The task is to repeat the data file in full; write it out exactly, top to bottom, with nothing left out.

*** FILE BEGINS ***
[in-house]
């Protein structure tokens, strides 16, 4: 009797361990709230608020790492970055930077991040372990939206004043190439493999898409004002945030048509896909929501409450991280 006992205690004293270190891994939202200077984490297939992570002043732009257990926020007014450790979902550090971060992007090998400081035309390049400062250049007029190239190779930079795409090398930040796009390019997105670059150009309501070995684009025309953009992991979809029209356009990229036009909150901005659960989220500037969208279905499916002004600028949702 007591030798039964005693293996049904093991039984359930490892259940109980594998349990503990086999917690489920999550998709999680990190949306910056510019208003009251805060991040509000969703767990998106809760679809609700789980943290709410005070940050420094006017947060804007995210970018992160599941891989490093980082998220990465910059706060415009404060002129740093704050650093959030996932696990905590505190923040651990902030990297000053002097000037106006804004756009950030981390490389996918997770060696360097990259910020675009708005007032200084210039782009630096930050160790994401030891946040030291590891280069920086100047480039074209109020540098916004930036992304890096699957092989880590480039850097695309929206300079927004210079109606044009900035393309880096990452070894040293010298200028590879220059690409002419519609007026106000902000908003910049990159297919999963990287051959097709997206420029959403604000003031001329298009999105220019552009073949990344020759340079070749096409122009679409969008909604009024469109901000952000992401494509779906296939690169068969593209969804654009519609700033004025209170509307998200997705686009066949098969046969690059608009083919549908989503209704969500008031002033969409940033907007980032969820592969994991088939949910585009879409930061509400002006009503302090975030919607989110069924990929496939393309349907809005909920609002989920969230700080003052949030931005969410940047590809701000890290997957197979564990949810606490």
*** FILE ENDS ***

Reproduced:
[in-house]
């Protein structure tokens, strides 16, 4: 009797361990709230608020790492970055930077991040372990939206004043190439493999898409004002945030048509896909929501409450991280 006992205690004293270190891994939202200077984490297939992570002043732009257990926020007014450790979902550090971060992007090998400081035309390049400062250049007029190239190779930079795409090398930040796009390019997105670059150009309501070995684009025309953009992991979809029209356009990229036009909150901005659960989220500037969208279905499916002004600028949702 007591030798039964005693293996049904093991039984359930490892259940109980594998349990503990086999917690489920999550998709999680990190949306910056510019208003009251805060991040509000969703767990998106809760679809609700789980943290709410005070940050420094006017947060804007995210970018992160599941891989490093980082998220990465910059706060415009404060002129740093704050650093959030996932696990905590505190923040651990902030990297000053002097000037106006804004756009950030981390490389996918997770060696360097990259910020675009708005007032200084210039782009630096930050160790994401030891946040030291590891280069920086100047480039074209109020540098916004930036992304890096699957092989880590480039850097695309929206300079927004210079109606044009900035393309880096990452070894040293010298200028590879220059690409002419519609007026106000902000908003910049990159297919999963990287051959097709997206420029959403604000003031001329298009999105220019552009073949990344020759340079070749096409122009679409969008909604009024469109901000952000992401494509779906296939690169068969593209969804654009519609700033004025209170509307998200997705686009066949098969046969690059608009083919549908989503209704969500008031002033969409940033907007980032969820592969994991088939949910585009879409930061509400002006009503302090975030919607989110069924990929496939393309349907809005909920609002989920969230700080003052949030931005969410940047590809701000890290997957197979564990949810606490």